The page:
Pansy Speak: Learning lessons from tragedy
Learning lessons from tragedy
The speed with which arrests were made in the murder of Chinese student Wan Biao will no doubt be of relief to his family, as well as international education providers. This sector is once again facing the effects that uninformed negative publicity bring – they are left to battle against the tide on their own in situations like this because of the Government’s indifferent attitude towards international education.
Since the discovery of Wan Biao’s body I have read much about this tragic loss of life. Baseless comments about the murder being a ‘Triad hit’ has reduced a very sad situation to tabloid fodder. Police have said there is no evidence of gang connections, but this didn’t stop the usual lines being drawn between Asian crime and triad gangs.
I expect I will receive mail from people asking me to take responsibility for this crime committed by ‘my people’. Amazingly, writers like these believe New Zealand had no crime until Asian people arrived. The sad thing is that the victims of Asian crime are almost all Asian, and the Asian community is therefore very anxious about putting a stop to it.
The flatmate of the late Wan Biao has been quoted as saying “I just don’t want people to think all Chinese people are killers, murderers. Sometimes it’s very hard for us. We didn’t do anything but people think we do something bad”. This person is an international student who has been in New Zealand for only a short time and has already developed a defensive attitude of expecting the worst. It is time for us to reflect on how foreign youngsters are being treated here.
Many messages have been posted on local Chinese language websites lamenting the loss of a young life, with many cursing the accused, society and a lax justice system. There are also explicit comments warning potential students about the risks of studying in New Zealand. Throw in baseless comments about gang connections, and these messages take on a more sinister meaning.
We live in a global world where information is shared in seconds, and where rumours and malicious gossip can be taken as gospel. The only way to counteract these ‘Chinese whispers’ is for authorities to release timely and accurate information to allow people to make their own conclusions.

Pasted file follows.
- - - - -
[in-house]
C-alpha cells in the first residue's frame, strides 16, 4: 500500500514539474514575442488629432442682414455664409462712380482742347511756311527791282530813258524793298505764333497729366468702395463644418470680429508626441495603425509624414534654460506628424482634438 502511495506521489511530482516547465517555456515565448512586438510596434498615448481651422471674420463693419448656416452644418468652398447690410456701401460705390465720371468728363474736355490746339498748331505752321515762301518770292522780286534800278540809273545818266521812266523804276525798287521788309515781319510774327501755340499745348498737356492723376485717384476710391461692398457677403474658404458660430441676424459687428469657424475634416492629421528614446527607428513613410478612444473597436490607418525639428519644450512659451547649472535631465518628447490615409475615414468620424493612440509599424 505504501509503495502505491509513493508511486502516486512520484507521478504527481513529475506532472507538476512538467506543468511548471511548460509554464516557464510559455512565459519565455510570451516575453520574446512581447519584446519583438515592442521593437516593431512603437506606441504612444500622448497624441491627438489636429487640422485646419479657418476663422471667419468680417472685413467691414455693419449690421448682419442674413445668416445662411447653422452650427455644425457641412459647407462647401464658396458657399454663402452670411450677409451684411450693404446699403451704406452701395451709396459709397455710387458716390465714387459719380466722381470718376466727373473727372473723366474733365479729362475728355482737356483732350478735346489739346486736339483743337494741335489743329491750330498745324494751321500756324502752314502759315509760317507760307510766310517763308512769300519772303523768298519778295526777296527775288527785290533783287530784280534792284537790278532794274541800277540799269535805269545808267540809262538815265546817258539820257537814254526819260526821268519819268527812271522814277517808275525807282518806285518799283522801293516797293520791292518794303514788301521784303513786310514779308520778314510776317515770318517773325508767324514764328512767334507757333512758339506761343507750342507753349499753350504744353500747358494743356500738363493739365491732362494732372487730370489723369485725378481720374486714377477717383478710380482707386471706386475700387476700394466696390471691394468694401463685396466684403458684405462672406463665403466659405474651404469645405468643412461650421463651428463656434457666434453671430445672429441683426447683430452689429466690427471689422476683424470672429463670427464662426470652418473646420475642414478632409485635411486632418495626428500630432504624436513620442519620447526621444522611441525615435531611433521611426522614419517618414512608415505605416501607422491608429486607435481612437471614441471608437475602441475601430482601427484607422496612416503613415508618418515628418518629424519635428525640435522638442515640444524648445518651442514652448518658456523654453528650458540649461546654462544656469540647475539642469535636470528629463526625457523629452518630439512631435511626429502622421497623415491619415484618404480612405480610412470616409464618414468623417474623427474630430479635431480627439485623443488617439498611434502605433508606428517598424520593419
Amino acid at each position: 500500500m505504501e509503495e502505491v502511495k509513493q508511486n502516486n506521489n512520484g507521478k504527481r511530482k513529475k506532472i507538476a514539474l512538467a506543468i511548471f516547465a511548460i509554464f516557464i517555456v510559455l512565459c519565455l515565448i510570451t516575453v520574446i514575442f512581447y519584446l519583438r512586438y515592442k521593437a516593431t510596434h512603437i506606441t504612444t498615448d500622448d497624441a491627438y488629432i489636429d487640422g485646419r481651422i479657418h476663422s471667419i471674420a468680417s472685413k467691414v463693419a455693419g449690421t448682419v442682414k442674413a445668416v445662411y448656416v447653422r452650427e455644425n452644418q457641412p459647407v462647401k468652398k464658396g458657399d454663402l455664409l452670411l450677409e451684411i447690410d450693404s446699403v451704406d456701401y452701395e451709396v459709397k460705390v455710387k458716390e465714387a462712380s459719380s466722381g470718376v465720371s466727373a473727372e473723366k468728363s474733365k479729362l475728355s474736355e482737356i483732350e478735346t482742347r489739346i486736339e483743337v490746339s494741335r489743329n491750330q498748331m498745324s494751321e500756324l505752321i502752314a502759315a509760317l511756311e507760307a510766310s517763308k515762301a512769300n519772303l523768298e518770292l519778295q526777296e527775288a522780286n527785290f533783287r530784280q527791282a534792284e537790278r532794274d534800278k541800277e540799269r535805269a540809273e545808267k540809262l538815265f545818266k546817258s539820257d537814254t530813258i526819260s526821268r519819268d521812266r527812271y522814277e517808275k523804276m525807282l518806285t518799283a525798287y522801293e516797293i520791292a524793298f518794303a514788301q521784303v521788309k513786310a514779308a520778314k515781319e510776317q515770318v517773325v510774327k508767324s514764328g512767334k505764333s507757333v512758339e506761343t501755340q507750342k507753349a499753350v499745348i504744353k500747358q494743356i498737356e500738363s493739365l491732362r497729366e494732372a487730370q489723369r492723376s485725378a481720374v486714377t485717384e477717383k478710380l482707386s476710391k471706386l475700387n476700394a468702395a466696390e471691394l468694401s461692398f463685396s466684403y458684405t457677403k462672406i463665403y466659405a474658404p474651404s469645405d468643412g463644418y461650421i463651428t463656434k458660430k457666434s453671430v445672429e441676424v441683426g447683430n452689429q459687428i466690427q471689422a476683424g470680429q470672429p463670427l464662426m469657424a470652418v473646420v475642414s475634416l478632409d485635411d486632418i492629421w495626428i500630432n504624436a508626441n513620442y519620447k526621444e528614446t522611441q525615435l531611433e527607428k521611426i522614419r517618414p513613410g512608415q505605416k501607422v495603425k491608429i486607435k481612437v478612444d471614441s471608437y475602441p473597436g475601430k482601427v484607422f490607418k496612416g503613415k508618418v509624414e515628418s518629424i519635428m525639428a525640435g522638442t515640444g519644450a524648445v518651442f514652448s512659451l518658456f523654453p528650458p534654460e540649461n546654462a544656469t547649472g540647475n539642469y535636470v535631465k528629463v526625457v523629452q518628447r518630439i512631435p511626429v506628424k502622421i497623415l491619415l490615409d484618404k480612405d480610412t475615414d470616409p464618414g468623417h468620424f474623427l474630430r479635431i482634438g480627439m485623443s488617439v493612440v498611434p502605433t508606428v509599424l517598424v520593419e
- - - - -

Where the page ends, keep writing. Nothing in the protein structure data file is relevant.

In this case, I acknowledge this is what the Police did. What is needed now is for them to extend this communication to our ethnic media, particularly when speakers of another language are involved. This kind of information would ensure that any reports are based on accurate information. I know that some Chinese websites have had to gather their information second-hand from English sources during the investigation.
There is an ancient Chinese proverb that says ‘”A tiger becomes real when three people say it”. During the past few days some of our newspapers have trotted out the usual line that Asians don’t like to report crime, along with undue speculation about gang-related killings (probably spurred on by comments made by various MPs). In this case, the parents of Wan Biao contacted Police in China immediately about the ransom demand, and the Police have dismissed gang connections.
These kinds of comments don’t do the Asian community any good or help comfort the grieving family. Making stereotypical statements that Asians don’t like to report crime only leads them to being targeted by criminals. The truth is that I regularly hear from people who have reported crimes (especially burglary) only for their cases to be seemingly ignored by the Police. This also happens in other organisations – a group of driving instructors complained to the Land Transport New Zealand about the drivers’ license scam a couple of years ago but their concerns fell on deaf ears.
Last year, I tabled in the House a copy of advertisements that were published in Chinese newspapers guaranteeing that those sitting their drivers’ licence test would pass on the first go and could choose their testing officer. The Minister and his department said they would begin monitoring ethnic newspapers for these ads. Well, I have news for them – these ads are still being placed and the company involved hands out business cards promising that people can choose their own testing officers. It is clear that complaints made by Asians aren’t taken seriously.
What we need to understand is that in certain circumstances people don’t report crime because they fear their lives will be put at risk because they don’t have confidence their situation will be taken seriously. Language barriers, accessibility, and respect for the authorities, and vice versa, all play a part in this.
I am hopeful that our new Police Commissioner, Howard Broad, will help turn this situation around, because he was instrumental in putting together the Asian Police strategy in Auckland in 2000. In the case of Wan Biao, good work by the police and information coming in from Chinese international students were important factors in the early arrests. I am hopeful that this level of co-operation will set a benchmark for any future cases.